Potential utility of eGFP-expressing NOG mice (NOG-EGFP) as a high purity cancer sampling system
1 Division of Hepato-Biliary-Pancreatic Surgery, Tohoku University Graduate School of Medicine, 1–1 Seiryo-machi Aoba-ku, Sendai, 980-8574, Japan
2 Division of Integrated Surgery and Oncology, Department of Surgery, Tohoku University Graduate School of Medicine, Sendai, Japan
3 Department of Microbiology and Immunology, Tohoku University Graduate School of Medicine, Sendai, Japan
4 Department of Molecular Pathology, Tohoku University Graduate School of Medicine, Sendai, Japan
Journal of Experimental & Clinical Cancer Research 2012, 31:55 doi:10.1186/1756-9966-31-55Published: 6 June 2012
It is still technically difficult to collect high purity cancer cells from tumor tissues, which contain noncancerous cells. We hypothesized that xenograft models of NOG mice expressing enhanced green fluorescent protein (eGFP), referred to as NOG-EGFP mice, may be useful for obtaining such high purity cancer cells for detailed molecular and cellular analyses.
Pancreato-biliary cancer cell lines were implanted subcutaneously to compare the tumorigenicity between NOG-EGFP mice and nonobese diabetic/severe combined immunodeficiency (NOD/SCID) mice. To obtain high purity cancer cells, the subcutaneous tumors were harvested from the mice and enzymatically dissociated into single-cell suspensions. Then, the cells were sorted by fluorescence-activated cell sorting (FACS) for separation of the host cells and the cancer cells. Thereafter, the contamination rate of host cells in collected cancer cells was quantified by using FACS analysis. The viability of cancer cells after FACS sorting was evaluated by cell culture and subsequent subcutaneous reimplantation in NOG-EGFP mice.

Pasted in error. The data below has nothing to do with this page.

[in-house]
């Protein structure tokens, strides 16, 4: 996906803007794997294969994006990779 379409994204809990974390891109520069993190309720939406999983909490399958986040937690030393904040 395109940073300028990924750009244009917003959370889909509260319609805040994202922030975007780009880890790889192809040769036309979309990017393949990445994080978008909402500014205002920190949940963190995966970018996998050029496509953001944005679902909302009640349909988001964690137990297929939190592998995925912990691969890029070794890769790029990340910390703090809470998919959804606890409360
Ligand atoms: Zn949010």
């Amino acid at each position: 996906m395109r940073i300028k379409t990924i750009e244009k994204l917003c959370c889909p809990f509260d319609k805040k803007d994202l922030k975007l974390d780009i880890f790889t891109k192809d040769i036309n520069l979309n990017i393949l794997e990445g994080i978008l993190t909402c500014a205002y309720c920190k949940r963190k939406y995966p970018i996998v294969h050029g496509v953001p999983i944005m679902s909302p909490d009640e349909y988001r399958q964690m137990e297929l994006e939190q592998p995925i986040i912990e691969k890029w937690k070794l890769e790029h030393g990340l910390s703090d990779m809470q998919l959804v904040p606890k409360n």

The tumorigenicity of NOG-EGFP mice was significantly better than that of NOD/SCID mice in all of the analyzed cell lines (p < 0.01). Sorting procedures enabled an almost pure collection of cancer cells with only slight contamination by host cells. Reimplantation of the sorted cancer cells formed tumors again, which demonstrated that cell viability after sorting was well maintained.
This method provides a novel cancer sampling system for molecular and cellular analysis with high accuracy and should contribute to the development of personalized medicine.